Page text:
The Three Tests
Once there was a young boy called Sadaka. He was brave and wise and ambitious. But, he was the youngest of seven brothers. Their father could only afford to send one son away each year. So, year after year Sadaka watched as his brothers sailed away to make their fortunes.
Sadaka’s eldest brother set sail and came across an island filled with fruit trees. Feeling hungry he tried some of the fruit.
“Mmm, yummy.” The fruit was sweet and delicious, but… “Eurgh! Yuck! Seeds.” It was filled with bitter seeds. Sadaka’s eldest brother spat the seeds onto the ground.
“Golly!” Exclaimed Sadaka’s eldest brother. Because the moment the seeds had touched the ground a fruit tree had sprung up in front of him. Now, Sadaka’s eldest brother wasn’t the smartest apple in the crop, but even he could see the fruit could make him his fortune.
Sadaka’s eldest brother loaded his boat with the fruit and sailed to a nearby kingdom, where it was said a great Sultan would reward anyone that could amaze him. The eldest brother took his fruit to the Sultan.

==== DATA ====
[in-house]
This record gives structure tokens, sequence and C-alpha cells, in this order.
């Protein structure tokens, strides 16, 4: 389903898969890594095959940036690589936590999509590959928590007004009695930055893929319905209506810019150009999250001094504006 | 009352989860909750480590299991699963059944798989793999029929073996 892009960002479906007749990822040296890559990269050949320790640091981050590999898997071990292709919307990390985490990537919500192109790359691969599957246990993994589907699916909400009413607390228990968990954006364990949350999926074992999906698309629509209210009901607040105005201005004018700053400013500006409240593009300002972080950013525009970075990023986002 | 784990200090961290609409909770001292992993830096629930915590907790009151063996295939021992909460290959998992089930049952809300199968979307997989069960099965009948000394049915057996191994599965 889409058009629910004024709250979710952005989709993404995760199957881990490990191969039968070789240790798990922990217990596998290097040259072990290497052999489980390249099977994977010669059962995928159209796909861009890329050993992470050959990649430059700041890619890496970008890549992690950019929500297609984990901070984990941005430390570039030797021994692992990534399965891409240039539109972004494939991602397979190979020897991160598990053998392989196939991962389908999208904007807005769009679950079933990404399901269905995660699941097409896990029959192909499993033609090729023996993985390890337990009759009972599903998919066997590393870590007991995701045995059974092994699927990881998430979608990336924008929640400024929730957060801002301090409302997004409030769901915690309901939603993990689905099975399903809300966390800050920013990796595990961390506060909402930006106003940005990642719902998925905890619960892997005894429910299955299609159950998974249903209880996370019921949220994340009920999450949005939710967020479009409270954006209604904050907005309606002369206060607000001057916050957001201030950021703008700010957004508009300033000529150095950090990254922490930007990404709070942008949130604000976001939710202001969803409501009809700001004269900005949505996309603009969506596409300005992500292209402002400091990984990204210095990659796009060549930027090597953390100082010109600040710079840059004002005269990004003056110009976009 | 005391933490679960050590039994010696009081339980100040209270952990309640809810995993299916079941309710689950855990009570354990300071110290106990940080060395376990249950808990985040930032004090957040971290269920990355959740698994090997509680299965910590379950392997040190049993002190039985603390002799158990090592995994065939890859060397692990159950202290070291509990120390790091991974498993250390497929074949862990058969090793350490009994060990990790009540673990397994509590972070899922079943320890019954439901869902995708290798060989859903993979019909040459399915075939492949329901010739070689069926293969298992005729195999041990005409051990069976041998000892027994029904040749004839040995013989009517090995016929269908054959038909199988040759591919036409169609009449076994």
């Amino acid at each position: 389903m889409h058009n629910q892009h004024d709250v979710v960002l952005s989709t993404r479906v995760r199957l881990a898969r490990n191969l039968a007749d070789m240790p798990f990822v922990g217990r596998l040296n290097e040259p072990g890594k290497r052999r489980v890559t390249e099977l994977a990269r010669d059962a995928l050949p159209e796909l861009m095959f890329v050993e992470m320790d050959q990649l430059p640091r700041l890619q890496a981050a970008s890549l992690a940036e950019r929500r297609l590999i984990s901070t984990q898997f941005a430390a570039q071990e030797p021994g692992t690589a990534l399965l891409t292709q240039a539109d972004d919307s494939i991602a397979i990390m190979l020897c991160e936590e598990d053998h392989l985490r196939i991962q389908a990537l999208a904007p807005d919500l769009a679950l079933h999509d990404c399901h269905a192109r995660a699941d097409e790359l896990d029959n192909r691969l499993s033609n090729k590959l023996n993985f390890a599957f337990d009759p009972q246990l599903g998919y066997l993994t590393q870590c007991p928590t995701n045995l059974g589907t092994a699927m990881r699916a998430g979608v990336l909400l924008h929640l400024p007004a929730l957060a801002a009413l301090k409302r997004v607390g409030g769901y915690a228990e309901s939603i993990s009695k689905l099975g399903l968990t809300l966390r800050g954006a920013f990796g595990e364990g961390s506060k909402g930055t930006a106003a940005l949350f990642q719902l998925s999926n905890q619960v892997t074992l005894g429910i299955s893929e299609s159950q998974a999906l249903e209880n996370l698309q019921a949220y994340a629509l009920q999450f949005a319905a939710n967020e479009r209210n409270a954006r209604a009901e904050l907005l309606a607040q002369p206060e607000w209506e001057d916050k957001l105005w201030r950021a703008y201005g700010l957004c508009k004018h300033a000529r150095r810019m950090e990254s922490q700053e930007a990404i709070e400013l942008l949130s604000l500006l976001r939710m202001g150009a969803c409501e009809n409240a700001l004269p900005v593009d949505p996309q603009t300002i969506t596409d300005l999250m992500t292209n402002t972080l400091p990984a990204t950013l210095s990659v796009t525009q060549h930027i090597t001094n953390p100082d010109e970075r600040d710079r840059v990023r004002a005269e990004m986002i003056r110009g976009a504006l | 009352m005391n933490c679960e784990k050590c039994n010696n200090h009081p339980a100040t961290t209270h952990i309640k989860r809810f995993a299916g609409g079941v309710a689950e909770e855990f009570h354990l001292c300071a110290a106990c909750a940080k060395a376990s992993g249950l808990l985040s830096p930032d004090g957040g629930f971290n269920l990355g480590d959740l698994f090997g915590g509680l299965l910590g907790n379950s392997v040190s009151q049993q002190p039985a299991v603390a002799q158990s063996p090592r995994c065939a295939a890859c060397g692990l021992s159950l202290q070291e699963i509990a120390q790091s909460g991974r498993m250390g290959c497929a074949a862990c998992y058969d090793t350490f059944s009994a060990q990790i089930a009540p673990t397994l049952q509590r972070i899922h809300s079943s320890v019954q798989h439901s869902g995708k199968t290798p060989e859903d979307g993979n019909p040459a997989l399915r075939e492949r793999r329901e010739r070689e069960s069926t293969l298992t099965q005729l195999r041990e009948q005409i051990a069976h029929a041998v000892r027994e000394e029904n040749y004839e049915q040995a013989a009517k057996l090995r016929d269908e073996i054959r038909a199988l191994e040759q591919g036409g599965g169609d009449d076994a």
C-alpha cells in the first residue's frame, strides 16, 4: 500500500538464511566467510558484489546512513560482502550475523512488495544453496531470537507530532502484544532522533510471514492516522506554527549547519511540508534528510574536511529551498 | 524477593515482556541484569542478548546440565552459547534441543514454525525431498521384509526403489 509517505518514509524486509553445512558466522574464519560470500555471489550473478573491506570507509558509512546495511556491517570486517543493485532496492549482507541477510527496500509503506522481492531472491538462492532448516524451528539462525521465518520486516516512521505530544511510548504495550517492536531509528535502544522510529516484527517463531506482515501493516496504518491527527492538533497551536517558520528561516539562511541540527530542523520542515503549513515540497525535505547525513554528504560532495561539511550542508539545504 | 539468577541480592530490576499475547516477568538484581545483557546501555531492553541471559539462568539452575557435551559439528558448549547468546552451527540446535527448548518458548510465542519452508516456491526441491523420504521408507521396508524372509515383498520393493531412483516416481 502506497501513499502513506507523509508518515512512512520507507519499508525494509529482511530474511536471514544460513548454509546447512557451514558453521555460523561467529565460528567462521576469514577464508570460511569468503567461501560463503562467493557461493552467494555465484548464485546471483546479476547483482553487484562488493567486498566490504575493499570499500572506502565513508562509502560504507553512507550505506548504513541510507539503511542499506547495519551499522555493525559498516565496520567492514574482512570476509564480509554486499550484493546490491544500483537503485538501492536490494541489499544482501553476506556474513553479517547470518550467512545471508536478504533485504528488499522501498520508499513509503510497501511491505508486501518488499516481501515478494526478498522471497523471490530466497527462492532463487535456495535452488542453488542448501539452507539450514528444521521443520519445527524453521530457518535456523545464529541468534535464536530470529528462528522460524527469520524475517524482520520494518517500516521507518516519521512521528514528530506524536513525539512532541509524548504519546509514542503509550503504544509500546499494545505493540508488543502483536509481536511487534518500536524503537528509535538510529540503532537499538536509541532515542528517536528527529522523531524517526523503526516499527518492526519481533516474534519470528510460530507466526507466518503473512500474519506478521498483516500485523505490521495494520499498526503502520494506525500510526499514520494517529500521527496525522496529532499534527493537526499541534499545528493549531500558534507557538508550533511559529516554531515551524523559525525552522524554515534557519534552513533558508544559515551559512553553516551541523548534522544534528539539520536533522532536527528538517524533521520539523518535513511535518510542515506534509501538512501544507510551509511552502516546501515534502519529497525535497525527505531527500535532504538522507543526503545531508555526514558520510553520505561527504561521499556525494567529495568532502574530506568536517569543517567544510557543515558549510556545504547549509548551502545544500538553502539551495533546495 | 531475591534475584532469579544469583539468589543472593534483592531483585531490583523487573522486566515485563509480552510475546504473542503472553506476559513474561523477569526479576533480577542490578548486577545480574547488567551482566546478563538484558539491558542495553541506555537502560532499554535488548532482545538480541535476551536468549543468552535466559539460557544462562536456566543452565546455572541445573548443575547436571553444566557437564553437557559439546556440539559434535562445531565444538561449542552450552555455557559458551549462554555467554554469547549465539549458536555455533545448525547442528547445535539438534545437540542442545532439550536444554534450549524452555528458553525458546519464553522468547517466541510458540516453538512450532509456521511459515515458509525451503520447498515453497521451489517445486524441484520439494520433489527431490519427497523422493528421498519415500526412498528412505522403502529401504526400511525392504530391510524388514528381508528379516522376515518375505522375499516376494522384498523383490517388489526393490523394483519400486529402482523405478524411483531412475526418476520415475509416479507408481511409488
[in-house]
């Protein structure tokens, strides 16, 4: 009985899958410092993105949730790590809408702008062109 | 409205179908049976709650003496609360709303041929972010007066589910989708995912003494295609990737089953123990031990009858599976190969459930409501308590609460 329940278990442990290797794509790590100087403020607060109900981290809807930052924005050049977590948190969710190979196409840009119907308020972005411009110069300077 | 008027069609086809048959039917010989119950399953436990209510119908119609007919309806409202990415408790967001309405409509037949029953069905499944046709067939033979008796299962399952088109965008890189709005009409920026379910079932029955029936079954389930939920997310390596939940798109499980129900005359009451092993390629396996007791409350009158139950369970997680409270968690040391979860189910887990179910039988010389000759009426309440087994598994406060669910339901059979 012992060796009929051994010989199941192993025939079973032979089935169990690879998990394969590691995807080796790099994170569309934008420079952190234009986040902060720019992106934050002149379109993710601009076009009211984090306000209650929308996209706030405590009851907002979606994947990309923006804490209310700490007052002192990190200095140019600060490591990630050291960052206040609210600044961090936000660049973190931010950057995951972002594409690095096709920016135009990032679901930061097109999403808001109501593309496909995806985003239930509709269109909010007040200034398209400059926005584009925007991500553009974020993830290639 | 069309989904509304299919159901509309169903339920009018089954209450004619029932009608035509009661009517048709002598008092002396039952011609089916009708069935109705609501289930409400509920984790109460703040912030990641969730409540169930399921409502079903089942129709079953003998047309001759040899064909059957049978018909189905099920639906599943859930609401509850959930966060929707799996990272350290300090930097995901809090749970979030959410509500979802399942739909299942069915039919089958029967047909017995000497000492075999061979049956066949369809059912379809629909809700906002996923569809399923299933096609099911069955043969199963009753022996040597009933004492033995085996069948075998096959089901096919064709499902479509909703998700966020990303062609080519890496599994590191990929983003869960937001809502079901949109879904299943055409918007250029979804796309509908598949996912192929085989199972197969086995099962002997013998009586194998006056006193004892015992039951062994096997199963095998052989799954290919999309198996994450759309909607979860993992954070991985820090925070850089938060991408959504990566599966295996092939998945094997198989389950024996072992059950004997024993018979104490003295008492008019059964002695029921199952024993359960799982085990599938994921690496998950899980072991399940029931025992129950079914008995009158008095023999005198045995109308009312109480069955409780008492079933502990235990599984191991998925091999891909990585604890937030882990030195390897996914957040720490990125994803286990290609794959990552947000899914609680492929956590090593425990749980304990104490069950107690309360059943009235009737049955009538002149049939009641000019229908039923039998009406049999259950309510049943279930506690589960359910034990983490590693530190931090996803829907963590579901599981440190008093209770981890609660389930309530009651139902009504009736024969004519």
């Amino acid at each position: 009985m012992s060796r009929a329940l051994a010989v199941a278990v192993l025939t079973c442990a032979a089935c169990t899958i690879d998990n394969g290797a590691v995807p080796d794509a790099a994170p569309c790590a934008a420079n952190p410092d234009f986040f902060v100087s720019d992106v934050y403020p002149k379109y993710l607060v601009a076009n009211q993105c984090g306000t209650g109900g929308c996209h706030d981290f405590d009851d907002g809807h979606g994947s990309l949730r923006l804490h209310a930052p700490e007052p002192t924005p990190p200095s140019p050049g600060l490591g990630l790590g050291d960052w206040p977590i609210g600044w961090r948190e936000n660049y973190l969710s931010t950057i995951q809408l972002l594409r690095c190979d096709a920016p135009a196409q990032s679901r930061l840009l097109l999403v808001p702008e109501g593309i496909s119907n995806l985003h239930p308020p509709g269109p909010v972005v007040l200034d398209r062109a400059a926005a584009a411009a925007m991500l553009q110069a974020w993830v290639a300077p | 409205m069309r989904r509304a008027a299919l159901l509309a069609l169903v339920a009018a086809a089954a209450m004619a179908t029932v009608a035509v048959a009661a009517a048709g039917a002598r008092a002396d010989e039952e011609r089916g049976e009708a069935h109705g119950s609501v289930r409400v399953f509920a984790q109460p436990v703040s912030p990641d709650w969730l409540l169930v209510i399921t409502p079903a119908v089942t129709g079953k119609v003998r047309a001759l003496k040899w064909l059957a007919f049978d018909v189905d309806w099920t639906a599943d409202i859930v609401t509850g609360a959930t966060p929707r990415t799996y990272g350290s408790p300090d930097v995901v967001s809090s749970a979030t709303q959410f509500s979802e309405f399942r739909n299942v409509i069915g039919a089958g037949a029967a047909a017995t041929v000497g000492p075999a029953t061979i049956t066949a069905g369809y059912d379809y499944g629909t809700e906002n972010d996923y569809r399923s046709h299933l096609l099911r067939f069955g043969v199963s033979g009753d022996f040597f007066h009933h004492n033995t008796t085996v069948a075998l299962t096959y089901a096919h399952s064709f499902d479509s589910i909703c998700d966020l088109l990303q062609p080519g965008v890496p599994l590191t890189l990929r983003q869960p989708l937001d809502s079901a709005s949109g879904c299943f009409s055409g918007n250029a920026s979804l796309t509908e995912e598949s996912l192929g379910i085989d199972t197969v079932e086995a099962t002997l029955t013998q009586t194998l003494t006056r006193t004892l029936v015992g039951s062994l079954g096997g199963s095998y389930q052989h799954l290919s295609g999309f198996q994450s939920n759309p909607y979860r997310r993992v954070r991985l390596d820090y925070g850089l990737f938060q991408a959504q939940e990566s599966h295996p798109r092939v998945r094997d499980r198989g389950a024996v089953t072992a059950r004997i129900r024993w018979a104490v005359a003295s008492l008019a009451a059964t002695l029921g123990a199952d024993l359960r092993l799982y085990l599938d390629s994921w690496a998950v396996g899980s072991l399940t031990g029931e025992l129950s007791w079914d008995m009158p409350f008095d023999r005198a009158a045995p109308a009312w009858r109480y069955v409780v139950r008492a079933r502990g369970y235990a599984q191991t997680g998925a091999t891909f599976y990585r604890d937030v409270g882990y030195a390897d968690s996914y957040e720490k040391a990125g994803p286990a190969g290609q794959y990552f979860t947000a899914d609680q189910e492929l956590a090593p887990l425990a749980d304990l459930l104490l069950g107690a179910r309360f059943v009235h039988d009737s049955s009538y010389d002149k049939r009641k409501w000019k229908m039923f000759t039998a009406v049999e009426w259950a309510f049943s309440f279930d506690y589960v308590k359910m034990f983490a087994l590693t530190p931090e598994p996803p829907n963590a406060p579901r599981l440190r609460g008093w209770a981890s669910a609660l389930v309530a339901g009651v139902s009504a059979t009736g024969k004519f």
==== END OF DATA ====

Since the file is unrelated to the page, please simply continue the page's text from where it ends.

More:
“Sultan, prepare to be amazed,” he said and ate a piece of fruit, spitting the seeds onto the lovely, clean, palace floor. But no tree grew.
The Sultan was not impressed at all. “If I wanted to watch someone spit all over my palace, I would bring in the camels,” he said. “Throw him in jail,” he ordered his guards. And so, Sadaka’s eldest brother, instead of making a fortune, made himself a prisoner.
A year after the first brother set sail, Sadaka’s second brother was given a boat and off he sailed. He soon came to the very same island. He found the same magical fruit and had the same idea.
“Sultan, prepare to be amazed,” he declared when he met the great Sultan.
The Sultan was not amazed. Why would he be? Every day he saw his daughter eat fruit at breakfast. And she was polite enough not to spit the seeds all over the floor. “Throw him in the jail, with the others,” the Sultan ordered his guards. So the second brother joined the first.
And it went on like this, each year another brother would set sail, find the fruit, spit all over the Sultan’s floor and end up in jail.